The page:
Although numerous epidemics with significant morbidity and mortality occurred from the 16th century it is generally agreed that the first recorded outbreak meeting pandemic criteria is that of 1580 followed by those commencing in 1729, 1781, 1830 and 18893,4. The pandemic of 1918–1919 was the most deadly influenza pandemic recorded with a recent estimate of 50 million or more deaths11. The pandemic was inextricably intertwined with World War I. It influenced the capacity to conduct hostilities12 while its evolution may have been influenced by crowded conditions and soldiers’ exposure to toxic gases13. Remarkably the genetic blueprint of the H1N1 pandemic virus has been determined and the virus reconstructed14. Nevertheless, unanswered questions remain: how and where the virus evolved and reasons for the unusual age distribution of deaths and usually three distinct waves of differing pathogenicity.

Mortality varied across countries with sparing attributed to affluence15 and delayed introduction achieved by maritime quarantine16. Australia, where introduction was delayed until March 1919, had one of the lowest mortality rates, particularly in Tasmania16. Undoubtedly the pandemic had enormous social and economic impact in most societies but most attention was given to elucidating its cause, mode of transmission and toll, rather than to its social and cultural dimensions or consequences. It may never be possible to disentangle these from the consequences of the war. In Australia, where it stressed relations between the states, it was a catalyst for formation of the Commonwealth Department of Health17. There is, however, the intriguing possibility of one huge historical consequence. US president Woodrow Wilson suffered severe influenza absenting him from much of the WW1 armistice negotiations. This resulted in Britain and France imposing severe punitive conditions on Germany in the Treaty of Versailles which may have facilitated the rise to power of Adolf Hitler18.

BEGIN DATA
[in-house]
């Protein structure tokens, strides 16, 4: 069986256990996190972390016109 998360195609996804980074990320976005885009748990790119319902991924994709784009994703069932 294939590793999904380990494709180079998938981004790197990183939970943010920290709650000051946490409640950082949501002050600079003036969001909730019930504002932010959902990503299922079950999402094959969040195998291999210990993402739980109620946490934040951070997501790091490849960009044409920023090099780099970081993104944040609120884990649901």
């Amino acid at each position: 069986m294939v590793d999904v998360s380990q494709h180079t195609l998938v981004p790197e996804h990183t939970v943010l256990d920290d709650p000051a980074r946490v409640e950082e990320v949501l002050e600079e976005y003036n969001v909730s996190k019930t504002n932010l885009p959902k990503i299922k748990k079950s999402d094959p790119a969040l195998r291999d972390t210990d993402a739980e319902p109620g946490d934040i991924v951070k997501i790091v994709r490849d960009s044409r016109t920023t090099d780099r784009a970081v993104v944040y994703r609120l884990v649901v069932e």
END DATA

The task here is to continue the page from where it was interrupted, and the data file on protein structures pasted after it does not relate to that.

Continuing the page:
The virologic era

Influenza viruses were first isolated in the early 1930s, and shortly afterwards the first inactivated virus vaccines were produced and used by the allied forces in the Second World War. In 1947, a major antigenic change in the circulating Type A viruses resulted in vaccine failures. This kindled fears of another influenza pandemic like 1918–1919 and was a driver for an informal meeting of influenza experts during the 4th International Congress of Microbiology in Copenhagen in July 1947. They recommended to the Interim Commission of the World Health Organization (WHO) that an international surveillance program for influenza be initiated. Following adoption by WHO in September 1947, a World Influenza Centre was established at the National Institute for Medical Research, London, to work with regional laboratories and, later, national centres to study epidemiology and isolate new influenza strains19. In Australia, the Commonwealth Serum Laboratories were designated as a Regional Influenza Centre in 1951, upgraded to Collaborating Centre in 1992, until 2006 when the responsibility for the Centre was transferred to the Victorian Infectious Diseases Reference Laboratory. Today, there are 141 national centres in 101 countries and six WHO Collaborating Centres for Influenza in London, Atlanta, Melbourne, Beijing, Tokyo and Memphis, the latter concerned with the Ecology of Influenza in Animals. The efficacy of the network in surveillance was demonstrated during the 1957 and 1968 pandemics and the re-emergence of H1N1 in 197720.

The pandemics of 1957 (Asian) and 1968-69 (Hong Kong) were far milder than that of 1918–1919. The first was moderately severe globally and spread quickly, reaching Australia within 3 months of its origin in China21, while the second was a ‘smouldering’ pandemic and had a delayed peak in many countries including Australia in 197022. In addition to demonstrating the difficulty in producing vaccine in the necessary timeframe23, these pandemics provided the viruses which allowed elucidation of the origins of pandemic viruses.

The Fort Dix episode